[0067] polycarboxylic acids, including polyacrylic acid, available as HYDROPLUS® (Boston Scientific Corporation, Natick, Mass.), and described in U.S. Pat. No. 5,091,205, the disclosure of which is hereby incorporated herein by reference,

[0068] gelatin,

[0069] polyvinylpyrrolidone,

[0070] cross-linked polyvinylpyrrolidone,

[0071] polyanhydrides including maleic anhydride polymers,

[0072] polyamides,

[0073] polyvinyl alcohols,

[0074] polyvinyl ethers,

[0075] polyvinyl aromatics,

[0076] glycosarninoglycans,

[0077] polysaccharides,

[0078] polyesters including polyethylene terephthalate,

[0079] polyethers,

[0080] polyether sulfone,

[0081] polycarbonate,

[0082] polyalkylenes including polypropylene, polyethylene and high molecular weight polyethylene,

[0083] polyalkylene/styrene copolymers, such as triblock polystyrene-polyisobutylene-polystyrene copolymers

[0084] polyvinyl acetates,

[0085] halogenated polyalkylenes including polytetrafluoroethylene,

[0086] polyurethanes,

[0087] polyorthoesters,

[0088] proteins,

[0089] polypeptides,

[0090] silicones,

[0091] siloxane polymers,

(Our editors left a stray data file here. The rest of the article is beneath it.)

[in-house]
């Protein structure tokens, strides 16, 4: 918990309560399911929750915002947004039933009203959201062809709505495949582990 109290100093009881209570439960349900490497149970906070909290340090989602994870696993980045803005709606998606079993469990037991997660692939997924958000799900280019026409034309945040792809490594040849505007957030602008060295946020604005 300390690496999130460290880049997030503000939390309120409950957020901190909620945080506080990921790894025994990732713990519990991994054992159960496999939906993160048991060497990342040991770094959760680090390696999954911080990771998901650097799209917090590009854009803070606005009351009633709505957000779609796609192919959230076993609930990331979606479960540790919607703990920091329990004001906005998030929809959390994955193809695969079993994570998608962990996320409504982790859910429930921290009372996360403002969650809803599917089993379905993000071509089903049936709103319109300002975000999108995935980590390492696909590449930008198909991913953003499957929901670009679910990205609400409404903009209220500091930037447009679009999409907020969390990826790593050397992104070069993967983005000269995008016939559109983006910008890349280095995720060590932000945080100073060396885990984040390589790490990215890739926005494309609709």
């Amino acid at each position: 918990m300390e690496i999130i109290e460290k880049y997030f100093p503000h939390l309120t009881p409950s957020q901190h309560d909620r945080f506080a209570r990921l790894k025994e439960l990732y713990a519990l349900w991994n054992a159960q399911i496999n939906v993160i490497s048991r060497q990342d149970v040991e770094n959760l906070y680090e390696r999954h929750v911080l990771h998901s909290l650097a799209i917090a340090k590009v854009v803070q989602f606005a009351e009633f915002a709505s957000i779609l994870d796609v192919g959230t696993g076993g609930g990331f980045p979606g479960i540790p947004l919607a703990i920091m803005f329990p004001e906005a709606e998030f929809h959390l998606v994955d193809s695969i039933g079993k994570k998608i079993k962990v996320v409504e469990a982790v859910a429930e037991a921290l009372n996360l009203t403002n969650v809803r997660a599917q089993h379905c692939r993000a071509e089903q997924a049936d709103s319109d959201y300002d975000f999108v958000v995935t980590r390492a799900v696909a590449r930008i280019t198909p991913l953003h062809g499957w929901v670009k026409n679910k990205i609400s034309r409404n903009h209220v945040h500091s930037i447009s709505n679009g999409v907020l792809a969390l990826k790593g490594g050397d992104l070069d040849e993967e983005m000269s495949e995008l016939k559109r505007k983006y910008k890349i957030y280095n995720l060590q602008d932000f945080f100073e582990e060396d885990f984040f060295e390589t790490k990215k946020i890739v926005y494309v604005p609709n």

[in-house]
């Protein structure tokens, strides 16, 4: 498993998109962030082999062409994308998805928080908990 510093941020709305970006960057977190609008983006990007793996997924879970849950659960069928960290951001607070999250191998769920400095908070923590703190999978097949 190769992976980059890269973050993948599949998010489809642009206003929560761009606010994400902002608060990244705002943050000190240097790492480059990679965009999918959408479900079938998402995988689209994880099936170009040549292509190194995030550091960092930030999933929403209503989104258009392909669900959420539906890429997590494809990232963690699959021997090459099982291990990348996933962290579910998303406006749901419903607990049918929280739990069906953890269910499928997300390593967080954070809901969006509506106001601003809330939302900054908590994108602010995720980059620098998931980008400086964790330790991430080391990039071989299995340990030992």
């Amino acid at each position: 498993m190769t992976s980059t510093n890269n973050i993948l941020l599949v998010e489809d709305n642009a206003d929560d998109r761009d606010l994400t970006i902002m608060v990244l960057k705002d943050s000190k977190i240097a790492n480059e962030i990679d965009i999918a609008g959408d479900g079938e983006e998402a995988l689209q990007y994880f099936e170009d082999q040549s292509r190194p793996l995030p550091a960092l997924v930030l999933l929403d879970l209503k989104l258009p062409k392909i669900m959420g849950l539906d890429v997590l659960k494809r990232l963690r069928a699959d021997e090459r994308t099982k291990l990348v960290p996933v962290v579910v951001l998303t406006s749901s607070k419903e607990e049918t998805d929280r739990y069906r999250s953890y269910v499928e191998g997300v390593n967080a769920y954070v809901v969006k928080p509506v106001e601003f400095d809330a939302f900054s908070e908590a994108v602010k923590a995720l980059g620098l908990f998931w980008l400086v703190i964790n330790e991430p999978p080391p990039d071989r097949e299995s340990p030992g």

[0092] polylactic acid,

[0093] polyglycolic acid,

[0094] polycaprolactone,

[0095] polyhydroxybutyrate valerate and blends and copolymers thereof

[0096] coatings from polymer dispersions such as polyurethane dispersions (BAYHDROL®, etc.)

[0097] fibrin,

[0098] collagen and derivatives thereof,

[0099] hyaluronic acid, and

[0100] copolymers of the above, including polyoximers (polyethylene oxide/polypropylene oxides) and copolymers of vinyl monomers such as EVA (ethylene-vinyl acetate copolymer).

[0101] More preferred matrix materials are polylactic acid, polyurethane, and polyalkene polymers.

[0102] The use of matrices with differing porosities, and thus different rates of transport of donor compound, solvent and/or nitric oxide. For instance, an additional component can be added to a matrix system to increase its porosity.

[0103] The use of additional matrices, or matrices of different thicknesses, to modulate transport. For example, transport to and from a first matrix material containing a nitric oxide donor compound can be reduced by providing a second matrix material in the form of a barrier layer over the first matrix material. The barrier layer may or may not contain a nitric oxide donor compound. Barrier layers may also be used in cases where it is desirable to effectively block diffusion from less desirable surface of a matrix, directing diffusion to another more desirable surfaces. For example, a barrier layer can be provided on the inside surface of a matrix in the form of a stent, directing diffusion to the outer surface.